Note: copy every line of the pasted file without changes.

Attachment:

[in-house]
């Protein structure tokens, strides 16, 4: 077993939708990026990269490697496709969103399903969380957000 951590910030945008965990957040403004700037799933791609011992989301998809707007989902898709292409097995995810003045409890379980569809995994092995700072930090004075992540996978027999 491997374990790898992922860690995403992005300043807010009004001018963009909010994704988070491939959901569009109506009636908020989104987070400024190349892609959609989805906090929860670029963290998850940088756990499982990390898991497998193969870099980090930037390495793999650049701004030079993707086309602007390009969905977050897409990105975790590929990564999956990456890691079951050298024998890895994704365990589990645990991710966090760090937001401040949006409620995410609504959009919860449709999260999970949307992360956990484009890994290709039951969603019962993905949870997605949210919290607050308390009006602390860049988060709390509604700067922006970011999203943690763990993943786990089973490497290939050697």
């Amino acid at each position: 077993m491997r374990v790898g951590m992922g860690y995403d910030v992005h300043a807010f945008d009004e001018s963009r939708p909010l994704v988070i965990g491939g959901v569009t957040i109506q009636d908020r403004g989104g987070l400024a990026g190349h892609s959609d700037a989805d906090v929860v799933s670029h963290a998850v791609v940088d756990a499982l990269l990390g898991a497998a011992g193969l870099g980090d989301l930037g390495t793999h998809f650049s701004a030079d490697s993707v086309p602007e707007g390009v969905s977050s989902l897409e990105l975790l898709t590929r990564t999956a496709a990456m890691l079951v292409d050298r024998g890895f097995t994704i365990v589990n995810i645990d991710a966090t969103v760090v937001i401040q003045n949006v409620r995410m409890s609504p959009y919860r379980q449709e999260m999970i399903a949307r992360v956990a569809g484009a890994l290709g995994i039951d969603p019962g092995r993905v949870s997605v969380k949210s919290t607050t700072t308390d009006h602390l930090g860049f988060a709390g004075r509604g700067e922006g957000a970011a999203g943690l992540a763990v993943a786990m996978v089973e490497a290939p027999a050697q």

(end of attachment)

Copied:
[in-house]
């Protein structure tokens, strides 16, 4: 077993939708990026990269490697496709969103399903969380957000 951590910030945008965990957040403004700037799933791609011992989301998809707007989902898709292409097995995810003045409890379980569809995994092995700072930090004075992540996978027999 491997374990790898992922860690995403992005300043807010009004001018963009909010994704988070491939959901569009109506009636908020989104987070400024190349892609959609989805906090929860670029963290998850940088756990499982990390898991497998193969870099980090930037390495793999650049701004030079993707086309602007390009969905977050897409990105975790590929990564999956990456890691079951050298024998890895994704365990589990645990991710966090760090937001401040949006409620995410609504959009919860449709999260999970949307992360956990484009890994290709039951969603019962993905949870997605949210919290607050308390009006602390860049988060709390509604700067922006970011999203943690763990993943786990089973490497290939050697």
């Amino acid at each position: 077993m491997r374990v790898g951590m992922g860690y995403d910030v992005h300043a807010f945008d009004e001018s963009r939708p909010l994704v988070i965990g491939g959901v569009t957040i109506q009636d908020r403004g989104g987070l400024a990026g190349h892609s959609d700037a989805d906090v929860v799933s670029h963290a998850v791609v940088d756990a499982l990269l990390g898991a497998a011992g193969l870099g980090d989301l930037g390495t793999h998809f650049s701004a030079d490697s993707v086309p602007e707007g390009v969905s977050s989902l897409e990105l975790l898709t590929r990564t999956a496709a990456m890691l079951v292409d050298r024998g890895f097995t994704i365990v589990n995810i645990d991710a966090t969103v760090v937001i401040q003045n949006v409620r995410m409890s609504p959009y919860r379980q449709e999260m999970i399903a949307r992360v956990a569809g484009a890994l290709g995994i039951d969603p019962g092995r993905v949870s997605v969380k949210s919290t607050t700072t308390d009006h602390l930090g860049f988060a709390g004075r509604g700067e922006g957000a970011a999203g943690l992540a763990v993943a786990m996978v089973e490497a290939p027999a050697q």